Dirty Harry Review
Set in post 60s San Francisco, Dirty Harry finds uber-cop Harry Callahan on the trail of psychotic killer Scorpio (a terrifying Andy Robinson) who has been picking off citizens with his sniper rifle. Can our hero bring this serial killer to book, or will he be foiled by the pinkos in City Hall? By far the best, Dirty Harry is raised above other police dramas by its iconic central character. The archetype for all subsequent maverick cops, Travis-Bickle-with-a-badge Harry is genuinely alarming in his monomaniacal pursuit of justice.
Made two years later, Magnum Force, whilst still compelling, marks the point in the series where the rots set in. This time, Harry is confronted with a series of murders of the city's most famous criminals. As with Dirty Harry, Magnum Force's central theme is the difference between justice and law. Sadly, somewhere along the line, the whole thing has been confused and watered down. Harry is still a towering presence, but his pursuit of the murderous, justice-hungry young traffic cops (his spiritual children, for all intents and purposes) sees him working for the authorities rather than in spite of them.
Sadly, it's all downhill from here. By the time The Enforcer had waddled along in 1976, series writer John Milius had bailed out - leaving it to trundle merrily down the road to formula hell. Having pissed his superiors off once too often, this time we find him busted down to Personnel, stuck with a female side kick (Tyne Daly) and working to thwart a group of young terrorists who are holding the city to ransom after an arms robbery. The film tries to succeed by swopping tight plotting, high tension and brutality for hilarious 'they just don't get on, do they' gags. Their effort is only worth a disappointing...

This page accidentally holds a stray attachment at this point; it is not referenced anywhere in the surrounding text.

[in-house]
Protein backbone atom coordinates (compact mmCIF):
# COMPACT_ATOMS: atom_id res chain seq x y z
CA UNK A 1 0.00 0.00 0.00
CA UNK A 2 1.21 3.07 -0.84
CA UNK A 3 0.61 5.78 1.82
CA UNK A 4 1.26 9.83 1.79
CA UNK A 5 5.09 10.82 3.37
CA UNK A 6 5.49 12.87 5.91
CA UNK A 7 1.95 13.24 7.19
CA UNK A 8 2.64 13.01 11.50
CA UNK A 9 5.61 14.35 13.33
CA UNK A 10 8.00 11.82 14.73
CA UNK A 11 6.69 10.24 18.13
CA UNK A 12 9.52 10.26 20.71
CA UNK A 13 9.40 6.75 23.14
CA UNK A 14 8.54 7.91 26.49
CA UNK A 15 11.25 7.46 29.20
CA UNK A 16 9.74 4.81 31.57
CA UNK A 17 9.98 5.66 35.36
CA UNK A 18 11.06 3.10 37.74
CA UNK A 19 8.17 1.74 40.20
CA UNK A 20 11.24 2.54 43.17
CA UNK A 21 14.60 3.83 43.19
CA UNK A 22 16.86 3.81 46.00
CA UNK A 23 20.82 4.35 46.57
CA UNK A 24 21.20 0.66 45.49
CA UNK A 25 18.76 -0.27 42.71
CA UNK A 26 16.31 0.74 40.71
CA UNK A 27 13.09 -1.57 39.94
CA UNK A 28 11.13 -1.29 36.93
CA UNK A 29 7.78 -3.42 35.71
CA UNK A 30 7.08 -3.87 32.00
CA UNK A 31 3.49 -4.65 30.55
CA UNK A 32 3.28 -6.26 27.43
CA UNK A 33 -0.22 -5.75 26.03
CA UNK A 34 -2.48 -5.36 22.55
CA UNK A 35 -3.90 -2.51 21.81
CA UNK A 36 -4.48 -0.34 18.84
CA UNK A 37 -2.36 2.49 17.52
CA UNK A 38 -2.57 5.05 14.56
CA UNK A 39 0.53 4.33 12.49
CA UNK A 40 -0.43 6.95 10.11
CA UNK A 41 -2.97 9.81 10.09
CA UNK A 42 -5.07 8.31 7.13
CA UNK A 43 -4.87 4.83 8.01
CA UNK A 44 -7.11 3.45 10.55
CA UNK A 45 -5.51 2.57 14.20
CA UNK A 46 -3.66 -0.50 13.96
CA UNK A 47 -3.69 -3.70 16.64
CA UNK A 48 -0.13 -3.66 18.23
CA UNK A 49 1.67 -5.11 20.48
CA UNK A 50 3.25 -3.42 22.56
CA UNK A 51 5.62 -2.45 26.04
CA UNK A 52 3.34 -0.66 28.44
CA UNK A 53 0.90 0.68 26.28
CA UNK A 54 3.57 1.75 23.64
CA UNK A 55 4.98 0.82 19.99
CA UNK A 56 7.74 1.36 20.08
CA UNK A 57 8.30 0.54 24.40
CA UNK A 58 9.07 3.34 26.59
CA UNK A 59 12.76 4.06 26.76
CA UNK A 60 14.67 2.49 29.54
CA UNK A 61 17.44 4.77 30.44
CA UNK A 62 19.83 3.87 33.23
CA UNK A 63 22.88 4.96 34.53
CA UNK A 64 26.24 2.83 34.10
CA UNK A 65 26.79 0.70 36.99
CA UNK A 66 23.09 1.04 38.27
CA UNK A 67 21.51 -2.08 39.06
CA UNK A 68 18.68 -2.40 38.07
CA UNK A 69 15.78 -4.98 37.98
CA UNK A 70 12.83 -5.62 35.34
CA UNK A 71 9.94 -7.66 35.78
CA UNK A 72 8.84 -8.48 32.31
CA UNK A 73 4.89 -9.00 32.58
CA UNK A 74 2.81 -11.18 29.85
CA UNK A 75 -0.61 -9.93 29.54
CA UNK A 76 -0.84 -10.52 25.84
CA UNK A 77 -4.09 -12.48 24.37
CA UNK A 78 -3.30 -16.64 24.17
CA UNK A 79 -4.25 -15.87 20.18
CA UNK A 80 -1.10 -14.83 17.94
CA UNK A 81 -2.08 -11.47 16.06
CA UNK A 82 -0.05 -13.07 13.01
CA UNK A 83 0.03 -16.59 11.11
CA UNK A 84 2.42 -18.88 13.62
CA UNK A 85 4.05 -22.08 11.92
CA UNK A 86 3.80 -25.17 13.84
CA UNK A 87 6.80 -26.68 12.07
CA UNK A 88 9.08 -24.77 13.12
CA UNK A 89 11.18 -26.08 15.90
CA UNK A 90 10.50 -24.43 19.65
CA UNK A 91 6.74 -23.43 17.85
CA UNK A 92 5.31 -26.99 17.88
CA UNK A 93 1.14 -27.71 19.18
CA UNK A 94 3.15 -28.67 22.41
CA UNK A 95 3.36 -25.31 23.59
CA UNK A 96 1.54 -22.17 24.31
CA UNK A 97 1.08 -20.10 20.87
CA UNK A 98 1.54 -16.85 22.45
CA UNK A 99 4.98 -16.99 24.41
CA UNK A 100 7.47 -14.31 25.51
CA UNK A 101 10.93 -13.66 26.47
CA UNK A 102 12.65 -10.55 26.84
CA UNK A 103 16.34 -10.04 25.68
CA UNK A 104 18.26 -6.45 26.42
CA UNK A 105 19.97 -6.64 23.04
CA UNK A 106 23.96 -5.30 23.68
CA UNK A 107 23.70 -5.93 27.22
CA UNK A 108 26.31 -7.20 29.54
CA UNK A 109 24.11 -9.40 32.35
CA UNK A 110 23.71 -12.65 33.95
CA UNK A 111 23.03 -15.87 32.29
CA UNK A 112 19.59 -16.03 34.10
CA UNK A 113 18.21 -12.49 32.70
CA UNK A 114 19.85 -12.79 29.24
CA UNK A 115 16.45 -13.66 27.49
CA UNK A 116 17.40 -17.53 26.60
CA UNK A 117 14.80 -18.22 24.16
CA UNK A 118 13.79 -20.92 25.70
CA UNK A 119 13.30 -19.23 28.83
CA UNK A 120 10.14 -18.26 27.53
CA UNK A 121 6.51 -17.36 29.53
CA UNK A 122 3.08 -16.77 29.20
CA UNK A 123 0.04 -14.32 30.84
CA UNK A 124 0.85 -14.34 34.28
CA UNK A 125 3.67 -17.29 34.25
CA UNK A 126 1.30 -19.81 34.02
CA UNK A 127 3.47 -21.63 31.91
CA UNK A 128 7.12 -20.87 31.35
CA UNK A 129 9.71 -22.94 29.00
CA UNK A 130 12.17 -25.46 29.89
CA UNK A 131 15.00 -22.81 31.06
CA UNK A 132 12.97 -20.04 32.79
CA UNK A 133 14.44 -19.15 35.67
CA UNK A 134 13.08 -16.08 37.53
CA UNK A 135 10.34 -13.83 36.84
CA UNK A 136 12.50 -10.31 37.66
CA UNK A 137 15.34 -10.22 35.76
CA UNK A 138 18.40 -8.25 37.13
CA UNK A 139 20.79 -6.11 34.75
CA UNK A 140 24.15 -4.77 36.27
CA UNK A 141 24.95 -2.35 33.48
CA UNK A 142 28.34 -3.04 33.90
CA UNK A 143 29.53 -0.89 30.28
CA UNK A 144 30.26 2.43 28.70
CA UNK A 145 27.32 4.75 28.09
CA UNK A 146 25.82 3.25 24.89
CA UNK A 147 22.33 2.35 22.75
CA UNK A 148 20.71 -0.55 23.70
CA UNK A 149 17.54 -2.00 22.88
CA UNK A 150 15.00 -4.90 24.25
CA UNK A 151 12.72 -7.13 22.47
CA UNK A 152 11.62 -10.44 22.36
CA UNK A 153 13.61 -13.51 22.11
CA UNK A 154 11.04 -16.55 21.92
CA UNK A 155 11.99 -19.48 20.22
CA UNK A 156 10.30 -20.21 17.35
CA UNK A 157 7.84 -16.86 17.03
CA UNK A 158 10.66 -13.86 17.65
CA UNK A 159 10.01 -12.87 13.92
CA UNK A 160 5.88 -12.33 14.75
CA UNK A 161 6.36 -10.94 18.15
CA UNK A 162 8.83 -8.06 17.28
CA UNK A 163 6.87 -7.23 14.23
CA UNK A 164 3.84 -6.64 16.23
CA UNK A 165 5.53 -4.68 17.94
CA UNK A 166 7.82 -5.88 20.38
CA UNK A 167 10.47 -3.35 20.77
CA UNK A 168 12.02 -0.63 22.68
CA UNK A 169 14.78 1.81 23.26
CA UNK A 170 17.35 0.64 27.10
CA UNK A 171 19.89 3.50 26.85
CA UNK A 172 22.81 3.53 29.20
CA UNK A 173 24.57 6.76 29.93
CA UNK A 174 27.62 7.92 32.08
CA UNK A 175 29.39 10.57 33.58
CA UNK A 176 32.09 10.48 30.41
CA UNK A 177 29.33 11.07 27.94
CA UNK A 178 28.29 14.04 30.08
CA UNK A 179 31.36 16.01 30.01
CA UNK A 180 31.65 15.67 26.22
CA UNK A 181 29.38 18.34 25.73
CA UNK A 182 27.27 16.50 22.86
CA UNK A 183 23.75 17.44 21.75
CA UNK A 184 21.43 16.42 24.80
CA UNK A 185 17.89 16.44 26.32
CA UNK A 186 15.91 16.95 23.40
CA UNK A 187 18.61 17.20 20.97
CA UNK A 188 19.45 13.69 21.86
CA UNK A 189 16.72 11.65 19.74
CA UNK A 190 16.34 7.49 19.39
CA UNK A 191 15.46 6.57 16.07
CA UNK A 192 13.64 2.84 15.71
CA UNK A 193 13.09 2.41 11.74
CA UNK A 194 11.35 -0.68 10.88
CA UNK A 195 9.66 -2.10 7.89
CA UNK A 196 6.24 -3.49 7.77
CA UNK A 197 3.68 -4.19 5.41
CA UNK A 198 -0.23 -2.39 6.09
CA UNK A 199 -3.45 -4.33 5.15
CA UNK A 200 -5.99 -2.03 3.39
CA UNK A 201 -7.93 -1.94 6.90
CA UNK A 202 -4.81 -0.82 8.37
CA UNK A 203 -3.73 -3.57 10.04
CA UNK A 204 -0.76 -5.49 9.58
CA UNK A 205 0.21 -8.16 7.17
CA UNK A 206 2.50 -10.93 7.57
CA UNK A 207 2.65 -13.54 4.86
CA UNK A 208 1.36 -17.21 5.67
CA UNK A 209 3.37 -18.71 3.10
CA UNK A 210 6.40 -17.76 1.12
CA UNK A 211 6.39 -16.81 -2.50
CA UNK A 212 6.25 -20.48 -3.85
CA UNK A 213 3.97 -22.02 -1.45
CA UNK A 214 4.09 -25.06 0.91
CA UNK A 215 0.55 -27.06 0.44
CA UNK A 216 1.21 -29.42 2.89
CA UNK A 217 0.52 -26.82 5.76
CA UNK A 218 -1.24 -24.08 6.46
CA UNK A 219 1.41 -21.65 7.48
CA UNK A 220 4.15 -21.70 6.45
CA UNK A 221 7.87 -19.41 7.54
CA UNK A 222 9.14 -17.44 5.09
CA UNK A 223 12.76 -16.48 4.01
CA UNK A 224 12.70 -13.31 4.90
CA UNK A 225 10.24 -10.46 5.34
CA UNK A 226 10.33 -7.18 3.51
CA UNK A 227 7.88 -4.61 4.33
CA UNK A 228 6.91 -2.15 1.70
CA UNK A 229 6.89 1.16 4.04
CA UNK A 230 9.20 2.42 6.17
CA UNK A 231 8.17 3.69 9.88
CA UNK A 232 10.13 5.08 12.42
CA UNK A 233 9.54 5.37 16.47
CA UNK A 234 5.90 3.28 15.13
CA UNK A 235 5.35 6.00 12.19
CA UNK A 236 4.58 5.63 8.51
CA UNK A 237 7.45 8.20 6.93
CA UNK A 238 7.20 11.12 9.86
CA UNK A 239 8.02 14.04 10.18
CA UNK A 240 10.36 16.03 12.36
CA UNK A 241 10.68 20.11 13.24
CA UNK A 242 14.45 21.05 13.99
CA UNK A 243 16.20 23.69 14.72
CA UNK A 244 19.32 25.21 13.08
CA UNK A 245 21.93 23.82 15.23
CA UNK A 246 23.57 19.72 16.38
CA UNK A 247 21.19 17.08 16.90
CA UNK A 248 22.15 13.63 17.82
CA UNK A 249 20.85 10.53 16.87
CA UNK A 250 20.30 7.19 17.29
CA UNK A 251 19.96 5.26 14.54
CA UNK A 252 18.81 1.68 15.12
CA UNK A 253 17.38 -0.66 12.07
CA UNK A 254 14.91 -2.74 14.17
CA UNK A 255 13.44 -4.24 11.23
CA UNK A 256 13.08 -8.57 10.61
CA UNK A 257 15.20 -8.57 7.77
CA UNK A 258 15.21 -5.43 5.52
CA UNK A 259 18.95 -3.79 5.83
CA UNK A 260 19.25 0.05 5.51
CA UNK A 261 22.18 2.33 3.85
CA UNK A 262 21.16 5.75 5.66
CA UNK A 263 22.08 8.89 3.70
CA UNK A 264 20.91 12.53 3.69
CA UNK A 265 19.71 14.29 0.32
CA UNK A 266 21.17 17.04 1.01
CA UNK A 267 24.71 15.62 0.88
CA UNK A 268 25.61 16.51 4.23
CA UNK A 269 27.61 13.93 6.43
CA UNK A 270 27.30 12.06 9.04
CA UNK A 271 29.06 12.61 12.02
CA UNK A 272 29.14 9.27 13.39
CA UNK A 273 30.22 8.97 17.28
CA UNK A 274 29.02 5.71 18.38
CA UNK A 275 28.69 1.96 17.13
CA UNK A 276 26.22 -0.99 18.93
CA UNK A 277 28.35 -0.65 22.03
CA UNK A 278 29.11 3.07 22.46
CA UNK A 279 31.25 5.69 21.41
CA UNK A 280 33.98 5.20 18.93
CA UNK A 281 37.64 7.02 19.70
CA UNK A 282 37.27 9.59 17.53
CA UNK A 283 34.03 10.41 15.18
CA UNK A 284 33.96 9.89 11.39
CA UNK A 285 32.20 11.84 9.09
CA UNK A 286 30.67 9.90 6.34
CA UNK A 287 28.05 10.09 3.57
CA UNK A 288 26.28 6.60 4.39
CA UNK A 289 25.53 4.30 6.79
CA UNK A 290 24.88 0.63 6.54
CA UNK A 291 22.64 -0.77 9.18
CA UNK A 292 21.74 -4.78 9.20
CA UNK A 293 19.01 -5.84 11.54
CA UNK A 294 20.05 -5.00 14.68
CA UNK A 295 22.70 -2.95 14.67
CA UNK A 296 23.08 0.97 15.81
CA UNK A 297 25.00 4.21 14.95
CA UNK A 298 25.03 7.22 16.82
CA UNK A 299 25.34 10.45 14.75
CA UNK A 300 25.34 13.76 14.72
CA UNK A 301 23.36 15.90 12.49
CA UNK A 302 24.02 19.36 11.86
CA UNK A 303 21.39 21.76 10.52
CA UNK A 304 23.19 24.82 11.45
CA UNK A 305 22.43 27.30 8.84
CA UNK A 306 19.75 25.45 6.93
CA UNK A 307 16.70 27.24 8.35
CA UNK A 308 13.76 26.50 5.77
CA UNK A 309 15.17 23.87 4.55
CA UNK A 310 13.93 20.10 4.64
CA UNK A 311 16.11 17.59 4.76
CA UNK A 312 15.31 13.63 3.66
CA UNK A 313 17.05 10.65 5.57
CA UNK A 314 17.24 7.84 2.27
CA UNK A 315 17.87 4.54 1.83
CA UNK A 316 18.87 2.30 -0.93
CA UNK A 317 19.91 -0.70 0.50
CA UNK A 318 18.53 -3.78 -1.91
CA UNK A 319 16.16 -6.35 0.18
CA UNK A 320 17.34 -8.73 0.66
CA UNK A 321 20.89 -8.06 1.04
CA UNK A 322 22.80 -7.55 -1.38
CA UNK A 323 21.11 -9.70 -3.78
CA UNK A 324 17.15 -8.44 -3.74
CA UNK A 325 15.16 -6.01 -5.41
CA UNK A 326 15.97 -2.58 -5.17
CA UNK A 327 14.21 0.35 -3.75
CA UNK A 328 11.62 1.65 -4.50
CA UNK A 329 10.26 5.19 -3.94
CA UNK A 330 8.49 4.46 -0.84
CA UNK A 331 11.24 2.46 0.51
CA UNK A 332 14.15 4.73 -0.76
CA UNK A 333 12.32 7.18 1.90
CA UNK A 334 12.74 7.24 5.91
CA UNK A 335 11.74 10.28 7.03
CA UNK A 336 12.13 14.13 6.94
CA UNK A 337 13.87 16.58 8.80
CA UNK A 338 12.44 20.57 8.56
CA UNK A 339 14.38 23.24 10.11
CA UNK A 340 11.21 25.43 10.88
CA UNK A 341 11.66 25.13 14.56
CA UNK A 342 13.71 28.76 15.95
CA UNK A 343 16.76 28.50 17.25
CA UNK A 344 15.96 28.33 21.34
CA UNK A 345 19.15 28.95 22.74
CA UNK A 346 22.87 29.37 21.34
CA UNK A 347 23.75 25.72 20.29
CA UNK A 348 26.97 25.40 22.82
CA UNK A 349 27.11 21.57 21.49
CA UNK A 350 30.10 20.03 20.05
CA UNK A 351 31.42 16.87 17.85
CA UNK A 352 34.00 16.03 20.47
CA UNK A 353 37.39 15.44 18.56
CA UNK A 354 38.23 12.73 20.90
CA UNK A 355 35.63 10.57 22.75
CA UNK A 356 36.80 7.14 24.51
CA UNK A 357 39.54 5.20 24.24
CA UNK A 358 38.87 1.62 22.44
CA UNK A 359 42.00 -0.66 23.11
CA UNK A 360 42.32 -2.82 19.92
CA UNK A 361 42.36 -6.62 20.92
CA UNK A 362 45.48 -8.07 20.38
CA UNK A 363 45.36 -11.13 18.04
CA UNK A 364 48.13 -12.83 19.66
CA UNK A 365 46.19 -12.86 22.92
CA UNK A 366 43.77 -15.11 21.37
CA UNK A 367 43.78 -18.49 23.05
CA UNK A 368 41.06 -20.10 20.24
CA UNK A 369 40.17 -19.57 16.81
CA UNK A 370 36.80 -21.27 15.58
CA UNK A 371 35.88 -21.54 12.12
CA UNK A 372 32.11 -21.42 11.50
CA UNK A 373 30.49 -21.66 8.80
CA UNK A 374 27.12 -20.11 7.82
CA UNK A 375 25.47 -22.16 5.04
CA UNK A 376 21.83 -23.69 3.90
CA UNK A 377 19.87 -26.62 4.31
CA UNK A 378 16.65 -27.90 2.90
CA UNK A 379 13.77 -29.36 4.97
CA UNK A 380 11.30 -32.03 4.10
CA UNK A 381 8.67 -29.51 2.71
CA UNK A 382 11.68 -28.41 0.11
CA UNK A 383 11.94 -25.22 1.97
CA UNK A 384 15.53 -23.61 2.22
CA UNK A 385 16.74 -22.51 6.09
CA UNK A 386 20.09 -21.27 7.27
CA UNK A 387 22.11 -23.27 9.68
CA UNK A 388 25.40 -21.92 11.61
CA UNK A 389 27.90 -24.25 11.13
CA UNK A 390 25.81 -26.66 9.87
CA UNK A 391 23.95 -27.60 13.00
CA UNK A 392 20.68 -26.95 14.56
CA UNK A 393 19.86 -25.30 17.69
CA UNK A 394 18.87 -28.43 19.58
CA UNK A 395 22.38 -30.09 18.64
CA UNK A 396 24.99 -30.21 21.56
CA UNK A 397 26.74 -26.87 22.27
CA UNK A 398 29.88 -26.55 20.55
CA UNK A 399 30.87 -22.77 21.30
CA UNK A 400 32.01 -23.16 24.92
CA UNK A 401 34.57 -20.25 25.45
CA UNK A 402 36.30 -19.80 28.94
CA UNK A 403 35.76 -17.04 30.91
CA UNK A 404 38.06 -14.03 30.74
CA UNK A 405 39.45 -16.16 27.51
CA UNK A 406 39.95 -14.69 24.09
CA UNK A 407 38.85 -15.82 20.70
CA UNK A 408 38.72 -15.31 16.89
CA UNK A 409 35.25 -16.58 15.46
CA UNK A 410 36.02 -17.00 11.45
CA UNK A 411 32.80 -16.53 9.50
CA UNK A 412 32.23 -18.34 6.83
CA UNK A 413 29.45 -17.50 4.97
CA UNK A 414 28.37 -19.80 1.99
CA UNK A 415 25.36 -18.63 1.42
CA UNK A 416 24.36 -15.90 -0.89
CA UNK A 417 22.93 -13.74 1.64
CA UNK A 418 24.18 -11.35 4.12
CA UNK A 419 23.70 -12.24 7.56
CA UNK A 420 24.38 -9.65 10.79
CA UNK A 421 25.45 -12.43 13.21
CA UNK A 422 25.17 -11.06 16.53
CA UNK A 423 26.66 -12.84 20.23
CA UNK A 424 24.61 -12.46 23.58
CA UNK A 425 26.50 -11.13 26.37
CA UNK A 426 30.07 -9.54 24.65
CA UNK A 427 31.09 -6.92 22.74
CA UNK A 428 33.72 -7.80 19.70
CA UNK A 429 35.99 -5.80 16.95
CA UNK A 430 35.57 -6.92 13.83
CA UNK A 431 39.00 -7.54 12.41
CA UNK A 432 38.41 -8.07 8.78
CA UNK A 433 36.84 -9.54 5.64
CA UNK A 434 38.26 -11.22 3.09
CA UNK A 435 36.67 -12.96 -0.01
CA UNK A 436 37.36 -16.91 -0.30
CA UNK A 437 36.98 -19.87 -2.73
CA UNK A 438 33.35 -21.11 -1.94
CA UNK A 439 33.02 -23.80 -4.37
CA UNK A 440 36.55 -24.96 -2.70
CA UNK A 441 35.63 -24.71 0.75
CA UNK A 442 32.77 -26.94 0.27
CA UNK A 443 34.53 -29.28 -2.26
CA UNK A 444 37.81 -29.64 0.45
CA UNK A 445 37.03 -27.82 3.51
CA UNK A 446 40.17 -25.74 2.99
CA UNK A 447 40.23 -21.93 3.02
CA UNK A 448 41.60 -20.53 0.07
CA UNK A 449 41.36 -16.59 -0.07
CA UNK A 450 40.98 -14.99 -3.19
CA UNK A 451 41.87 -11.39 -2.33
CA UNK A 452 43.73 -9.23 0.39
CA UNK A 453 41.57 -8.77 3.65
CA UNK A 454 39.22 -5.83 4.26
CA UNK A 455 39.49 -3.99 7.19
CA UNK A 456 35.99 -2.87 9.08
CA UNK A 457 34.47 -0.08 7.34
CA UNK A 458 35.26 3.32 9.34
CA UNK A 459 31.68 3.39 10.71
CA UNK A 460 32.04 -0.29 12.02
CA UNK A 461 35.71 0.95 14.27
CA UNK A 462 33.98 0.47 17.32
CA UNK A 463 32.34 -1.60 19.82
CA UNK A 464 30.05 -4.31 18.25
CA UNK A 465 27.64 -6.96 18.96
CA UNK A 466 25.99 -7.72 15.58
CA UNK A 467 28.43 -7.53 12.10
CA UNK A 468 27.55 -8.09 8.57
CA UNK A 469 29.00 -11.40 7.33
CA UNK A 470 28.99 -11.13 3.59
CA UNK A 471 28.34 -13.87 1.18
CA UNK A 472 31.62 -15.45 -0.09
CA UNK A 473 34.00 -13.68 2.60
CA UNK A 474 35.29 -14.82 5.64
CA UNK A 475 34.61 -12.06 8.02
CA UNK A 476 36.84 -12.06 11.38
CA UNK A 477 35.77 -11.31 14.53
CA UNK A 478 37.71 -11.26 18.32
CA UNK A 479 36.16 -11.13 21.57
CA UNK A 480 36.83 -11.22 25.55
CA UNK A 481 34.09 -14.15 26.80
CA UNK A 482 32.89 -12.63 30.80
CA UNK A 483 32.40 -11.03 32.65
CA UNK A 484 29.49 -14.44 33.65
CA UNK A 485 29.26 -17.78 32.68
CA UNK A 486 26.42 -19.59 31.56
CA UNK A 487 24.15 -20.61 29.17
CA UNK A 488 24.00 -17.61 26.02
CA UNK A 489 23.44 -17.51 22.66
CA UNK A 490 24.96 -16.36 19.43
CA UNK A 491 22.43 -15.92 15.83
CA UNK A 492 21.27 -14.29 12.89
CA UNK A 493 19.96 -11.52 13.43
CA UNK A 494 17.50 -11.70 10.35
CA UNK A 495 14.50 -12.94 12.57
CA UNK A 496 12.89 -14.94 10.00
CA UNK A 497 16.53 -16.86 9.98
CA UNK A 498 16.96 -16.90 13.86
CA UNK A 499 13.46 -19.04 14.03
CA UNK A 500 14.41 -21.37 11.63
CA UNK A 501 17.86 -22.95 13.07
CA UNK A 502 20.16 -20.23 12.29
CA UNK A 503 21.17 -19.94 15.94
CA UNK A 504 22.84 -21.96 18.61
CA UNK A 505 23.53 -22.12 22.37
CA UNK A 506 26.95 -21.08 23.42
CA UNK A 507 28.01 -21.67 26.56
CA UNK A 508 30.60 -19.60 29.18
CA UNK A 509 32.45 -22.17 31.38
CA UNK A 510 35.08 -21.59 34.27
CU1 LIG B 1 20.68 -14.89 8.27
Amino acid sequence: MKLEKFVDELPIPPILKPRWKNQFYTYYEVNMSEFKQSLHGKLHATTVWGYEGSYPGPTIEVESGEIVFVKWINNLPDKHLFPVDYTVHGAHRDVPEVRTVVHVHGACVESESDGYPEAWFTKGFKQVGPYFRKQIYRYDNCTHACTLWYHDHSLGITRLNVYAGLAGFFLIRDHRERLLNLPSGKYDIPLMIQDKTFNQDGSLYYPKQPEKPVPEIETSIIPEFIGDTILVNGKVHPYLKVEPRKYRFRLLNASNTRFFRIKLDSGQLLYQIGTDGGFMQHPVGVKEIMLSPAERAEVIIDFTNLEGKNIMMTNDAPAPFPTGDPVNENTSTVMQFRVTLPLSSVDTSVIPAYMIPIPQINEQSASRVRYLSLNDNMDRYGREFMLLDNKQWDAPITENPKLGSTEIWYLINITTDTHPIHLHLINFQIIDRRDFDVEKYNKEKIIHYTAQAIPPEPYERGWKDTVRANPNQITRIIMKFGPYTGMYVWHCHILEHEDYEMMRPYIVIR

Sudden Impact, meanwhile sees our boy investigating a particularly brutal murder in a small town just outside of San Francisco (wouldn't you know it - Harry has upset the Mayor and been shipped out until the heat has died down). As it turns out, the psycho responsible is a woman on a mission to revenge a gang rape, giving the producers the opportunity to wheel out all the misanthropic old themes once again. However, without Siegal's crackling direction (and Eastwood obviously tiring of the character), Harry's bitch-slapping of everyone from hairy drop-outs to grumpy lesbians is not so much a guilty pleasure as just plain unpleasant.
The Dead Pool is the last in the series and marks its nadir. The plot centres around film director Peter Swan (Liam Neeson), who amuses himself while on set by running a sweepstake on which local celebrities are likely to die. When famous bodies start turning up, Harry is called in and is a bit surprised to learn that his name is on the list too. Slack directing, cameos from Guns'n' Roses, and an early appearance from Jim Carrey, emphasise that this is not so much a thriller as a parody of this once great franchise.